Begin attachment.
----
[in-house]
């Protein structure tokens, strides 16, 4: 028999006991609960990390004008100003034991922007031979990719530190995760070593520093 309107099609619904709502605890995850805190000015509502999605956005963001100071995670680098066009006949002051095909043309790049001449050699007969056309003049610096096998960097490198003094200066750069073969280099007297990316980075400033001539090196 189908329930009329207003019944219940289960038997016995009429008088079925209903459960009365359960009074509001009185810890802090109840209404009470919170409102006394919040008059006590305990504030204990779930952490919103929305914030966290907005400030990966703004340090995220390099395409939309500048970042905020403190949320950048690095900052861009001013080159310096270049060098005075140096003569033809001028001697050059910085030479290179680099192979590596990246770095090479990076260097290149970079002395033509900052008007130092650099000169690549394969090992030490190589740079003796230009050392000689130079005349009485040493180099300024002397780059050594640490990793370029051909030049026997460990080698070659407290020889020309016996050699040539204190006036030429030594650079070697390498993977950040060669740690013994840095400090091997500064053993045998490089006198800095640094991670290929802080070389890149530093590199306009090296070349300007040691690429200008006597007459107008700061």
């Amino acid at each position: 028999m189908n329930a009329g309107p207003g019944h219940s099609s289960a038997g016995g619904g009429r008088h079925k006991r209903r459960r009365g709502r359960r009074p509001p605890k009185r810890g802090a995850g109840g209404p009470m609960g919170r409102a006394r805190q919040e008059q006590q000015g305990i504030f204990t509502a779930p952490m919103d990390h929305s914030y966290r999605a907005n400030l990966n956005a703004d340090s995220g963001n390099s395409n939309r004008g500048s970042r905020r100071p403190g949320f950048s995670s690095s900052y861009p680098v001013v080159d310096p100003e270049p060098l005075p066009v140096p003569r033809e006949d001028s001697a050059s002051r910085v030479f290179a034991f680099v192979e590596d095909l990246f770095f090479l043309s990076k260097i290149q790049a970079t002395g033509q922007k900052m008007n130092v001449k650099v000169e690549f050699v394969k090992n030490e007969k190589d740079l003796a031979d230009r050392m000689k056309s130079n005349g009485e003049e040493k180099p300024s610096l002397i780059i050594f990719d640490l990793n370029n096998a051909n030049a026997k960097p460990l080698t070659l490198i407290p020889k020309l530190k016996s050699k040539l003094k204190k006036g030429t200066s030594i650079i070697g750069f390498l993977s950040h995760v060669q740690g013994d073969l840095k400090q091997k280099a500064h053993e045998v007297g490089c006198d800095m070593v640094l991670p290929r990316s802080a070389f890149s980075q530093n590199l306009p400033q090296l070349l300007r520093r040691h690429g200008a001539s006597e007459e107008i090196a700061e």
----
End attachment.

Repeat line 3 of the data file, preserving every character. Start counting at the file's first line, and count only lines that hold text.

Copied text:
């Amino acid at each position: 028999m189908n329930a009329g309107p207003g019944h219940s099609s289960a038997g016995g619904g009429r008088h079925k006991r209903r459960r009365g709502r359960r009074p509001p605890k009185r810890g802090a995850g109840g209404p009470m609960g919170r409102a006394r805190q919040e008059q006590q000015g305990i504030f204990t509502a779930p952490m919103d990390h929305s914030y966290r999605a907005n400030l990966n956005a703004d340090s995220g963001n390099s395409n939309r004008g500048s970042r905020r100071p403190g949320f950048s995670s690095s900052y861009p680098v001013v080159d310096p100003e270049p060098l005075p066009v140096p003569r033809e006949d001028s001697a050059s002051r910085v030479f290179a034991f680099v192979e590596d095909l990246f770095f090479l043309s990076k260097i290149q790049a970079t002395g033509q922007k900052m008007n130092v001449k650099v000169e690549f050699v394969k090992n030490e007969k190589d740079l003796a031979d230009r050392m000689k056309s130079n005349g009485e003049e040493k180099p300024s610096l002397i780059i050594f990719d640490l990793n370029n096998a051909n030049a026997k960097p460990l080698t070659l490198i407290p020889k020309l530190k016996s050699k040539l003094k204190k006036g030429t200066s030594i650079i070697g750069f390498l993977s950040h995760v060669q740690g013994d073969l840095k400090q091997k280099a500064h053993e045998v007297g490089c006198d800095m070593v640094l991670p290929r990316s802080a070389f890149s980075q530093n590199l306009p400033q090296l070349l300007r520093r040691h690429g200008a001539s006597e007459e107008i090196a700061e």